If (every state moving its primary forward) turns out to be the case, we will have moved toward a de facto early national primary, which not only devalues retail politics but forces voters to make a decision all at once without seeing how candidates stand up under the rigors of campaigning. Is there an alternative? My favorite is the Delaware Plan, which came close to being endorsed by the 2000 Republican National Convention. It has four rounds of primaries or caucuses, with the 13 smallest states voting in March, followed by the 13 next largest in April, the next 12 in May, and ending with the final 12 largest states voting in June. This would leave plenty of room for retail politics, with candidates able to pick the states where they might run best.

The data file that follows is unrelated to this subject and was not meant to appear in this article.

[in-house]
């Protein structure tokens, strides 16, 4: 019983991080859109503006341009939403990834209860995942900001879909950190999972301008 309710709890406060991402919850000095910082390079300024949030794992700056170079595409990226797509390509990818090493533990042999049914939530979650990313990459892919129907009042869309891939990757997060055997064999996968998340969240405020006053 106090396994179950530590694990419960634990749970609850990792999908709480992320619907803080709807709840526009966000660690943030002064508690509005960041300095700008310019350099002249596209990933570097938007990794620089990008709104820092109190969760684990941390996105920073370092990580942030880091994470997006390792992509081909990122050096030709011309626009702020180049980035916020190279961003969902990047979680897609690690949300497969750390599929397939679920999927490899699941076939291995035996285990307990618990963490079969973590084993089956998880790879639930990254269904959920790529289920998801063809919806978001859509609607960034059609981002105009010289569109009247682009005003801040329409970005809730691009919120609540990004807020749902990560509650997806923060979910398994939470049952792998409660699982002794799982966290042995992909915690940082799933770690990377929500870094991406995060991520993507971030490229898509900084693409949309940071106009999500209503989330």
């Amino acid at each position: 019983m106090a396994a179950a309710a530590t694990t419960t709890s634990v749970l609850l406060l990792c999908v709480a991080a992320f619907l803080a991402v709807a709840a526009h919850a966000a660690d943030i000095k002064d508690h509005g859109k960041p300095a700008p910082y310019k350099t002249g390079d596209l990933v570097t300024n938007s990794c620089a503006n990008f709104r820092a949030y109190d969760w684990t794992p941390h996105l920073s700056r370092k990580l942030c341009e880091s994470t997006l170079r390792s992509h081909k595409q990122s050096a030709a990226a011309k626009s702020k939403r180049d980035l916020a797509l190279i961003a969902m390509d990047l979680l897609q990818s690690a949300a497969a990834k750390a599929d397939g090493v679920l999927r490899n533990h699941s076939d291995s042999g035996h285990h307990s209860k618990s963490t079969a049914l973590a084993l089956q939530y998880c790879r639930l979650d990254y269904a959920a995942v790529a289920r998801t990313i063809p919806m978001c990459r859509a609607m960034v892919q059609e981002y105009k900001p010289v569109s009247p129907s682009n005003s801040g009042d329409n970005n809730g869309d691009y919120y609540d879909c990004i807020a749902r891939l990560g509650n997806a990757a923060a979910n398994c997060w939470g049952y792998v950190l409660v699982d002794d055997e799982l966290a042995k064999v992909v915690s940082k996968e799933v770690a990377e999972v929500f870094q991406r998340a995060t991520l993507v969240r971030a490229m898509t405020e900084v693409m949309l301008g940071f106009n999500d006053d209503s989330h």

Voters in later states would be able to judge how candidates run the gauntlet. The nominations could not be clinched until June, since the 12 largest states have 60 percent of the nation's population. The parties could endorse this system at their national conventions. Or if there was bipartisan consensus, Congress could impose it as federal law. Iowa and New Hampshire have been disproportionately powerful for 30-plus years now. But maybe not forever.
Sunday, June 17, 2007
The "Delaware Plan" for primaries?
Yet another primary reorganization proposal from Michael Barone: